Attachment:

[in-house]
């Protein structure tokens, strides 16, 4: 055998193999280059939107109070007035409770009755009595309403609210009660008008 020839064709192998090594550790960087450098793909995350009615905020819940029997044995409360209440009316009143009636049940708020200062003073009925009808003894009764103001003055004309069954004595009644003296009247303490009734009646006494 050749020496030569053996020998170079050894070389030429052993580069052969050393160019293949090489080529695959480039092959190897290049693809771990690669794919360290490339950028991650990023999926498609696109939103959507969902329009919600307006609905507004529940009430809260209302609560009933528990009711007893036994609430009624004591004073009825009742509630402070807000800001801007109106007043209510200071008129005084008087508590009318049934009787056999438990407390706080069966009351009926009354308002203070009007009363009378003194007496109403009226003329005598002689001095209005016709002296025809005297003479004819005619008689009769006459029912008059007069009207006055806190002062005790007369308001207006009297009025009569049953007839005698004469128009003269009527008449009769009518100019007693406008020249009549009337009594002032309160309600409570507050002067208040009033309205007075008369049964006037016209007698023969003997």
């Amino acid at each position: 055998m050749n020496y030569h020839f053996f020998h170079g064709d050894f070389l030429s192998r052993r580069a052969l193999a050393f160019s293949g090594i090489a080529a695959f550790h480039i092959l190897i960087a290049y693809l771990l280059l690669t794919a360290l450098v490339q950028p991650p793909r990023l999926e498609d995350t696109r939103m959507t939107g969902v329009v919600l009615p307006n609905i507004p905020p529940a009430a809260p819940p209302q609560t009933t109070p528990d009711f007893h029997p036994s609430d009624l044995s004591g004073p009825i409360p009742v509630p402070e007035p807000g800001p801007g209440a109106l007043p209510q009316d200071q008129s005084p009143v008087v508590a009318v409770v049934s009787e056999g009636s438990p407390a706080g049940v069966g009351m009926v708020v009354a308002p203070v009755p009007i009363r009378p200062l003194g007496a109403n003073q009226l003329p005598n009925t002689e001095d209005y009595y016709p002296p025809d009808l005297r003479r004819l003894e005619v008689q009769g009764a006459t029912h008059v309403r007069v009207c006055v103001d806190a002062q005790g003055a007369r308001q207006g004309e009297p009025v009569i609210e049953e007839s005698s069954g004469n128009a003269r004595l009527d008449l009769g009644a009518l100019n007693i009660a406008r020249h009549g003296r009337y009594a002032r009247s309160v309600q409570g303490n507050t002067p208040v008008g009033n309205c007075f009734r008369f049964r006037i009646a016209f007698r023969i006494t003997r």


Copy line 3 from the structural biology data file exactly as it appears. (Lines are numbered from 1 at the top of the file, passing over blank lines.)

């Amino acid at each position: 055998m050749n020496y030569h020839f053996f020998h170079g064709d050894f070389l030429s192998r052993r580069a052969l193999a050393f160019s293949g090594i090489a080529a695959f550790h480039i092959l190897i960087a290049y693809l771990l280059l690669t794919a360290l450098v490339q950028p991650p793909r990023l999926e498609d995350t696109r939103m959507t939107g969902v329009v919600l009615p307006n609905i507004p905020p529940a009430a809260p819940p209302q609560t009933t109070p528990d009711f007893h029997p036994s609430d009624l044995s004591g004073p009825i409360p009742v509630p402070e007035p807000g800001p801007g209440a109106l007043p209510q009316d200071q008129s005084p009143v008087v508590a009318v409770v049934s009787e056999g009636s438990p407390a706080g049940v069966g009351m009926v708020v009354a308002p203070v009755p009007i009363r009378p200062l003194g007496a109403n003073q009226l003329p005598n009925t002689e001095d209005y009595y016709p002296p025809d009808l005297r003479r004819l003894e005619v008689q009769g009764a006459t029912h008059v309403r007069v009207c006055v103001d806190a002062q005790g003055a007369r308001q207006g004309e009297p009025v009569i609210e049953e007839s005698s069954g004469n128009a003269r004595l009527d008449l009769g009644a009518l100019n007693i009660a406008r020249h009549g003296r009337y009594a002032r009247s309160v309600q409570g303490n507050t002067p208040v008008g009033n309205c007075f009734r008369f049964r006037i009646a016209f007698r023969i006494t003997r």